Ahead of the final weekend of the pool stages in the Champions Cup, here is what is at stake for the Irish provinces.

Munster and Leinster sealed their passages to the knockout stages last weekend, while Ulster’s defeat to Exeter all but confirmed their elimination.

Connacht’s expected facile win over Zebre came to pass and, as it stands, they hold their fate in their own hands notwithstanding a daunting task this weekend. In essence, three Irish sides in the last eight of Europe’s premier competition is a possibility.

Home advantage is what all sides crave, and the decision by the EPCR this season to put paid to the random semi-final draw – the home semi-final draw will be based on “performances by clubs during the pool stages as well as the achievement of a winning a quarter-final match away from home” – makes the final round even more intriguing.

Here is what the Irish provinces require this weekend.

Leinster

Currently the top ranked side in the competition, they travel to Castres on Friday night (7.45pm) in the knowledge that a win will guarantee home advantage, while a win bonus point will ensure a first or second ranking (Clermont also have 21 points and host the Exeter Chiefs).

Leinster are the only side currently in the top four who play away this weekend.

Munster

Rassie Erasmus’ side, buoyed by their impressive win away to Glasgow, welcome a Racing 92 side to Thomond Park who have long since checked out of the competition.

A win should be well within their capabilities and would guarantee a home quarter-final, while a bonus point win would improve their chances of a top-two seeding for the semi-finals.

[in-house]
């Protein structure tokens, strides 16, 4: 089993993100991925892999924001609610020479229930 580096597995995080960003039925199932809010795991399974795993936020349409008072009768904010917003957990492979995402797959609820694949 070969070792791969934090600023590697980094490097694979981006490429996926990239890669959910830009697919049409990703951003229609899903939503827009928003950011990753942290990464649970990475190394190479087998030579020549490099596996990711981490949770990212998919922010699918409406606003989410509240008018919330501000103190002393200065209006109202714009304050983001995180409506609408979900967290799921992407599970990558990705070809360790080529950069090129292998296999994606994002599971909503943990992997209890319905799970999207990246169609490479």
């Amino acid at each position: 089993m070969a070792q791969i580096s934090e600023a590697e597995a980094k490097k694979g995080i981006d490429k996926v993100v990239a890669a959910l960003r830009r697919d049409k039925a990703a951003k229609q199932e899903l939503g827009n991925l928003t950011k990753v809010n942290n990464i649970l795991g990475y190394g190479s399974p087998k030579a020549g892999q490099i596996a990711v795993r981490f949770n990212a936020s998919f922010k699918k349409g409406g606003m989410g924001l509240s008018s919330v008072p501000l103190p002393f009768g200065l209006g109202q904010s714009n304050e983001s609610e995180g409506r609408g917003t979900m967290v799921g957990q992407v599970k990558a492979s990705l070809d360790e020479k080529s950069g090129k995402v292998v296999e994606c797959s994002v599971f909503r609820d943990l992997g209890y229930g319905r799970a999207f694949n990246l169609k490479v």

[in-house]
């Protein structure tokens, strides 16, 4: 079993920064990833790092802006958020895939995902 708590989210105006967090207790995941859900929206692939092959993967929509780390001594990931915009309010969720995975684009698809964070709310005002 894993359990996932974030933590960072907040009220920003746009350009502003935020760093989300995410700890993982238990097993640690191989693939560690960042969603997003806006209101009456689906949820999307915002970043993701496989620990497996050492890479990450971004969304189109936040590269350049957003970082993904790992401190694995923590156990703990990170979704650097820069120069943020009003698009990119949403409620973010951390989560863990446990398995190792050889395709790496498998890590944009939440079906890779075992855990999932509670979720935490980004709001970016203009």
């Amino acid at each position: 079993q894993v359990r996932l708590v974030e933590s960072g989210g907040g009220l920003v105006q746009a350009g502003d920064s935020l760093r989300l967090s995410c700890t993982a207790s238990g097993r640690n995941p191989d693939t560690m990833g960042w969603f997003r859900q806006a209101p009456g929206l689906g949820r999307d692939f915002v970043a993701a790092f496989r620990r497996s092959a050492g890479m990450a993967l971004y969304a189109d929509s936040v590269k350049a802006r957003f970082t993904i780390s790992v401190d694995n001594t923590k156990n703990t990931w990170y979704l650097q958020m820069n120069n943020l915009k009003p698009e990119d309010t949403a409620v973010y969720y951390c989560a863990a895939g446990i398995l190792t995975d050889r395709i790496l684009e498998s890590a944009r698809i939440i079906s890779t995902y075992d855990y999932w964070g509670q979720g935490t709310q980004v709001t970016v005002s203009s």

Connacht

The Pool 2 leaders complete their campaign away to Toulouse, with fans hoping for a repeat of their historic win in 2013 at the Stade Ernest Wallon.

Toulouse are still in the mix themselves, but a win or a draw for Pat Lam’s side will confirm their passage past the pool stages for the first time.

The Pro12 champions can lose and still qualify.

They will progress if they deny Toulouse a try bonus and claim a losing bonus point, an also if they claim both a losing bonus point and a try bonus.

Ulster

Les Kiss’ side can mathematically make the quarter-finals, but it is an almost impossible task.

A win bonus point against Bordeaux would take them to 14 points, where Glasgow currently occupy the final spot.

They would need all teams in the current eight to lose and not claim a losing bonus point to stand any chance, a most unlikely scenario.

With the change to the semi-final draw, the quarter-final rankings will now determine which half the semi-finalists will be in.

If for example Leinster and Munster were to achieve a ranking of first and second or third, they will be in opposite halves of the semi-final draw, and therefore could not meet before the final.